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White matter damage after chronic subclinical inflammation in newborn mice.

Journal article
Authors Xiaoyang Wang
Gunnel Hellgren
Chatarina Löfqvist
Wenli Li
Ann Hellström
Henrik Hagberg
Carina Mallard
Published in Journal of child neurology
Volume 24
Issue 9
Pages 1171-8
ISSN 1708-8283
Publication year 2009
Published at Institute of Neuroscience and Physiology, Department of Clinical Neuroscience and Rehabilitation
Institute of Neuroscience and Physiology, Department of Physiology
Institute of Clinical Sciences
Pages 1171-8
Language en
Links dx.doi.org/10.1177/0883073809338068
Subject categories Ophthalmology

Abstract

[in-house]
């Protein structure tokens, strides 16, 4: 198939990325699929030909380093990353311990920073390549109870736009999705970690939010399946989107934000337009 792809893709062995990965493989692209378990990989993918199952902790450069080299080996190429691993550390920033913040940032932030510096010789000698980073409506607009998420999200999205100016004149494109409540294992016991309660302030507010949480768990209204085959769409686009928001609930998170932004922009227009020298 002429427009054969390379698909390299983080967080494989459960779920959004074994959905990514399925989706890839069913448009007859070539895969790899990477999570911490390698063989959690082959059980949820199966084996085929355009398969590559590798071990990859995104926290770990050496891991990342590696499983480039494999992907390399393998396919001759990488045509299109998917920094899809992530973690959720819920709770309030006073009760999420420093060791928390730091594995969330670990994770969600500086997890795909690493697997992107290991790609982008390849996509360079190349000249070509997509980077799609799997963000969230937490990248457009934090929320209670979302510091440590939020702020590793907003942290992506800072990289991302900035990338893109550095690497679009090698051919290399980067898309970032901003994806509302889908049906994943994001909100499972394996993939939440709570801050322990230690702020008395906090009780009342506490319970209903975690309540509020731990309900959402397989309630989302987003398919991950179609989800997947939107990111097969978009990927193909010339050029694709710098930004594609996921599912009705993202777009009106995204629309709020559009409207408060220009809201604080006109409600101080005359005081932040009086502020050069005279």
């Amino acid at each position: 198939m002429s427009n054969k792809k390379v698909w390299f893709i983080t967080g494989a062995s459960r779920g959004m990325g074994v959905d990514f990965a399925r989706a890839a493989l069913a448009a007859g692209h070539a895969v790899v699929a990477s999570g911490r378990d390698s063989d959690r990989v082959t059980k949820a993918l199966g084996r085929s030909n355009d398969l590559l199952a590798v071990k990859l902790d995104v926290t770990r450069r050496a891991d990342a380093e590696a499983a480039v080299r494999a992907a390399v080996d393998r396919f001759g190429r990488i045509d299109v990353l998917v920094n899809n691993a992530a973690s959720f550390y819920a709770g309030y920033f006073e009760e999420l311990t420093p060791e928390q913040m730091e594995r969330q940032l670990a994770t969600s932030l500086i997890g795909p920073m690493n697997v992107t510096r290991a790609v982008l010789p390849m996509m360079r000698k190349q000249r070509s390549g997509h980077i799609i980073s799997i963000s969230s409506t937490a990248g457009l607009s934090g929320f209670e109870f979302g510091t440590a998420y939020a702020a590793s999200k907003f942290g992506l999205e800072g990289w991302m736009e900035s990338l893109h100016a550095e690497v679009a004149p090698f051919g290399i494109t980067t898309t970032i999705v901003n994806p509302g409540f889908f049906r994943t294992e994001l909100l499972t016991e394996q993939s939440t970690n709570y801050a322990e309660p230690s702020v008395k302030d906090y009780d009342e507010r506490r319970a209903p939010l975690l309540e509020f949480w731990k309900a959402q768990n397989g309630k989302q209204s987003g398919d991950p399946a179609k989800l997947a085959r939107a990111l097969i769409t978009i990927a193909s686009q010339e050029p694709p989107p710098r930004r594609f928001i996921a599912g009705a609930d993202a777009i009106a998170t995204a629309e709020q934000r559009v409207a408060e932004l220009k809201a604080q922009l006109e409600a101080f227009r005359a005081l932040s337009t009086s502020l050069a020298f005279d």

Preterm infants exposed to inflammation are at increased risk of white matter injury and/or cerebral palsy. To investigate the effect of chronic inflammation on the developing white matter, we administered low-dose lipopolysaccharide once a day from postnatal days 3 to 11, examined white matter changes at postnatal day 12, and monitored serum levels of insulin-like growth factor 1 and insulin-like factor binding protein-3. A single injection of lipopolysaccharide decreased the serum insulin-like growth factor 1 level but not the insulin-like factor binding protein-3 level. At postnatal day 12, quantification of immunohistochemical staining for axonal, myelin, and oligodendrocyte markers revealed impaired myelination in subcortical white matter. In addition, brain gray matter volume decreased and spleen and liver weight increased at postnatal day 12. These data suggest chronic subclinical inflammation hampers development of white and gray matter in early life, which may be associated with insulin-like growth factor 1 deficiency.

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